I can see how the discussion on this blog can get a little confusing for many men. The Prostate Doc has attempted to write a brief overview that provides a very basic level of understanding, and he (probably appropriately) avoids too many details which, in reality, makes the simplistic perspective too complex for a short blog intended for a general audience. I’m not saying that the Prostate Doc doesn’t understand these differences (because of course I think he does understand them), I’m just saying he’s simplified things for the sake of a general audience.
The reality is that there have been many discussions here at HW which have been more in-depth than this high-level blog, and so many readers here will recognize the blog shortcomings. I think the blog does provide a decent overview for men who know just-a-little about PSA after surgery…which is a lot of guys. Not everyone wants to get into the hairy details, and not everyone needs to, and the target audience for this blog was not those with considerable patient knowledge of PSA and PSA testing.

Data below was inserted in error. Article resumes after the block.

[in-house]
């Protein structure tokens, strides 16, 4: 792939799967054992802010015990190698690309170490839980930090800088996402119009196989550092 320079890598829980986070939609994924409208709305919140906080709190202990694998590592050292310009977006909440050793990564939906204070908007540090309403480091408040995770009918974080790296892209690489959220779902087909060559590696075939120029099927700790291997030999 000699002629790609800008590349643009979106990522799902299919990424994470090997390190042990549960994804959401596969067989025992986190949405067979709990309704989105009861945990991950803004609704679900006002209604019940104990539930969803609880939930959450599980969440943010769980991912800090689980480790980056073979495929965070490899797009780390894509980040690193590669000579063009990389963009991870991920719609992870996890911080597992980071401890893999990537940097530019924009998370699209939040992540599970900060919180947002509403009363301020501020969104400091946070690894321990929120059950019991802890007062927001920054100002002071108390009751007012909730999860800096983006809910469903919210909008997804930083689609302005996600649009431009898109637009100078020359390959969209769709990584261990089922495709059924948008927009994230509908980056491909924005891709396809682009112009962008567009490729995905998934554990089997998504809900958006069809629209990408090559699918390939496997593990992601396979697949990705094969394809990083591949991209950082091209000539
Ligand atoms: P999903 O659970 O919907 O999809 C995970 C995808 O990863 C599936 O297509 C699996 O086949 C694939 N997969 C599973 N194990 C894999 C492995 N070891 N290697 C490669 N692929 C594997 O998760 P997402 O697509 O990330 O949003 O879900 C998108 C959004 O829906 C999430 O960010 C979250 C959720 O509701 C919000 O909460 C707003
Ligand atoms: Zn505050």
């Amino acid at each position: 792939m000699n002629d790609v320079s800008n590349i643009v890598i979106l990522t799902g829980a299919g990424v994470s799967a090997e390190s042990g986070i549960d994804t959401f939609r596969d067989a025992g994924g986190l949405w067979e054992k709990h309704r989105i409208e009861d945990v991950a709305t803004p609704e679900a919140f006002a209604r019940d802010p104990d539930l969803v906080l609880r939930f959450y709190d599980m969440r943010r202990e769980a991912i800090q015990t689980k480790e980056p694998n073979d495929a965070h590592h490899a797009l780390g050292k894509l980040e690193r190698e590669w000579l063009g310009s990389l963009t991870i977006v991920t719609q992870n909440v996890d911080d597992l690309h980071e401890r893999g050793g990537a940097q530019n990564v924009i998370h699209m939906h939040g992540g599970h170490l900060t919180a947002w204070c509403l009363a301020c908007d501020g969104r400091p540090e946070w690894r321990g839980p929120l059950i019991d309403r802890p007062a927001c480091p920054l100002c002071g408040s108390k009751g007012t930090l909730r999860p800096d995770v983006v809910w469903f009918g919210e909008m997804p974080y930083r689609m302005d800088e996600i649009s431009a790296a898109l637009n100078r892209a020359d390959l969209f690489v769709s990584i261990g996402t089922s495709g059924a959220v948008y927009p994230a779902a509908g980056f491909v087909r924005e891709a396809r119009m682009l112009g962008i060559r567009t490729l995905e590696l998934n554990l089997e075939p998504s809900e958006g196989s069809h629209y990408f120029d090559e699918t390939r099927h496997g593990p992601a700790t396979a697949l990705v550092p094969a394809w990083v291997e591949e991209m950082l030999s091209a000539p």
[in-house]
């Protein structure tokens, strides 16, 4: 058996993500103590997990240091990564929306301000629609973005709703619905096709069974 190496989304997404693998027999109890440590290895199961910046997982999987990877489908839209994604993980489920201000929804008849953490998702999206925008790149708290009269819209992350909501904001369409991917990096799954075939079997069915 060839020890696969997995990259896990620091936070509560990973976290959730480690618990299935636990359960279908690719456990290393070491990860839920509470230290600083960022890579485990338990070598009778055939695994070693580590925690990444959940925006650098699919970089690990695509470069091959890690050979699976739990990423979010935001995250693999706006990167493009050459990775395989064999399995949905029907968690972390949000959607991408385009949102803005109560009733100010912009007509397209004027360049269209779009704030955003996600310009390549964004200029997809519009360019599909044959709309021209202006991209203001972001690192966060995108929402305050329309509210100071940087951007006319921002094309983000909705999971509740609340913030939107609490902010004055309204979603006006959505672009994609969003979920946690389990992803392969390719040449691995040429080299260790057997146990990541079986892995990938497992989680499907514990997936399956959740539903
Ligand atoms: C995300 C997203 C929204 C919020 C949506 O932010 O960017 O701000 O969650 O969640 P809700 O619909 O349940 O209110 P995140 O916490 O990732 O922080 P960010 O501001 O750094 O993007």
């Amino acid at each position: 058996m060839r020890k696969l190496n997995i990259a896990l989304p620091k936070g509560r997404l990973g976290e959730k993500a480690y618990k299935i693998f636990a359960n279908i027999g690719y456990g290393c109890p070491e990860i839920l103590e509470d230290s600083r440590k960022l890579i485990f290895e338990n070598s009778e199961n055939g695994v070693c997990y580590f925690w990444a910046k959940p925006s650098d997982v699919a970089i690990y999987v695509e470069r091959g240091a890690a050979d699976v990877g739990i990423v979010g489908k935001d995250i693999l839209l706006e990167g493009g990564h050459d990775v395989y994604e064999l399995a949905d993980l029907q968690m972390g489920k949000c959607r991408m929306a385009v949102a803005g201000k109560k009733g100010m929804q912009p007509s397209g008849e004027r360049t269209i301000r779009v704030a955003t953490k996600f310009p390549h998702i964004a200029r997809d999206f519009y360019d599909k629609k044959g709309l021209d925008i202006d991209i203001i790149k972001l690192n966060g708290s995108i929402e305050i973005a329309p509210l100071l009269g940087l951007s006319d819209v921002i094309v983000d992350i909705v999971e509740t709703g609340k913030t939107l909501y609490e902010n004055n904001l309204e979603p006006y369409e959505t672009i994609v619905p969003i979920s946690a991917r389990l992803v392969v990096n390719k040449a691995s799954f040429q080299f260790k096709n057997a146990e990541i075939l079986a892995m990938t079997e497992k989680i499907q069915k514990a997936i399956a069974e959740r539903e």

You’ll notice that the Prostate Doc does make mention of the ultrasensitive PSA test down at the end of his 3re paragraph, “With the advent of ultrasensitive PSA…”, so it is important to realize that everything above there is talking only about the standard PSA test (lower detection limit of 0.1ng/mL).
The comment made by BB_Fan is exactly correct, that some benign prostate tissue left behind, especially after nerve-sparing surgery, can frequently be detected…with the ultrasensitive test down to a lower detection limit of 0.01ng/mL (typically). This is the original use of the term "PSA Anxiety" for guys getting the ultrasensitive test and seeing the naturally occuring variation of benign tissue. The standard test won't pick-up benign traces because it is almost always below the standard test lower detection limit.
If PSA is detected with the standard test after RP, this is a typical indicator of systemic (persistent) prostate cancer. If there were only local PC left in the prostate bed after surgery (not systemic mets), then the PSA would typically (not always) be initially below the standard test detection limit, but increase over time to become detectable.
Many here have been getting the ultrasensitive PSA test, and it is often prescribed if there are unfavorable pathology outcomes or high clinical risk cases…but these situations are not covered in the Prostate Doc’s blog.
I hope this helps clarify…